How does a healthy, balanced diet for children aged one to five years differ from that needed by adults?
Young children are growing quickly and have high energy and nutrient requirements for their size. They also eat smaller amounts than older children and adults, so it is important for them to eat regular meals and snacks that contain sufficient energy and nutrients for their needs.
Trying foods – encouraging children to taste food.
It takes around 8-10 tastings to know if we like a food. It is worth explaining this to children. They may not be sure today, but it is worth trying it again another day.
Encouragement and praise are very important when tasting new foods with children. Ensure they know that if they are not comfortable with it in their mouth and cannot swallow it they can discreetly put it in a piece of kitchen roll and put it in the bin. Trying to swallow something you don’t like can cause a gag reaction and build up a negative experience to that food and tasting other foods.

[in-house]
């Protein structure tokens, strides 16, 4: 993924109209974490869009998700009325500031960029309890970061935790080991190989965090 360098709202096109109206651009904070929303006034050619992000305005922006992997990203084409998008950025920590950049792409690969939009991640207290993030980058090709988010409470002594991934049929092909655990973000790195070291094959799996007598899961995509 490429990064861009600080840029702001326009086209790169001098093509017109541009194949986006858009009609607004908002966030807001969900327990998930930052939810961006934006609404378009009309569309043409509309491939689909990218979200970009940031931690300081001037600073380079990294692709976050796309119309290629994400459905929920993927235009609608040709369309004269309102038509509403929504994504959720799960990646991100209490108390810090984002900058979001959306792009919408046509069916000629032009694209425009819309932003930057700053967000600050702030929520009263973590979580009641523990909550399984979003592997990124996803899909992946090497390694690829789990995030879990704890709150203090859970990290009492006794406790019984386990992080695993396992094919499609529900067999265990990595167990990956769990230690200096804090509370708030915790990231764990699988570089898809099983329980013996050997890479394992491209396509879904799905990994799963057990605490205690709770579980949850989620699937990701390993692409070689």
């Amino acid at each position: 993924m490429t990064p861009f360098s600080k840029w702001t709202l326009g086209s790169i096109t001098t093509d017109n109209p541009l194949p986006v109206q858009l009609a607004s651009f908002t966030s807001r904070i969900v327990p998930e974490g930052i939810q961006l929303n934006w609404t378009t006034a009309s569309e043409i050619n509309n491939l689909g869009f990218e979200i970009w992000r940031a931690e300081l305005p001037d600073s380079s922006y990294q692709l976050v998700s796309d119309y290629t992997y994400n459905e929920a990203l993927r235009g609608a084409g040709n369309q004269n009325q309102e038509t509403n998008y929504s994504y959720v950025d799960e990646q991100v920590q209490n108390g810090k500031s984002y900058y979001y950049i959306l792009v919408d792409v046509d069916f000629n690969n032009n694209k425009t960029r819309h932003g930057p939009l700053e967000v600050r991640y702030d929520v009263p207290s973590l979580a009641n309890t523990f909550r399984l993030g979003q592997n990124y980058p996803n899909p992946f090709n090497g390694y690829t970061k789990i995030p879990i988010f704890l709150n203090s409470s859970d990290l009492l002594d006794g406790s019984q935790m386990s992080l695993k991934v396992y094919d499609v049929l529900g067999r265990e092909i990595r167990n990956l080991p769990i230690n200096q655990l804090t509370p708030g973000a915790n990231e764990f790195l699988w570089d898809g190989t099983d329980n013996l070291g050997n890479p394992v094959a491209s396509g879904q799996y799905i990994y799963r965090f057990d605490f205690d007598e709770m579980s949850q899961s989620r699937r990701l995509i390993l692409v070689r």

Behaviour tips around food:
- encourage your child
- food activities other than eating; encourage children to get used to being around food without having to have it in their mouth or having to swallow it
- helping with handling food can help some children to become more comfortable with food, (loading it into the shopping trolley, putting it into cupboards, helping to dish up food or stir it etc.)
- it helps your child to understand where food is coming from.
A cookery course, giving the opportunity to develop your confidence and cookery skills, whilst learning new healthy recipes. This is designed for fussy eaters and to help children try new foods. Children will be involved in preparation, cooking and tasting.
Join in with the Children's Centre Virtual Offer Let's Cook videos.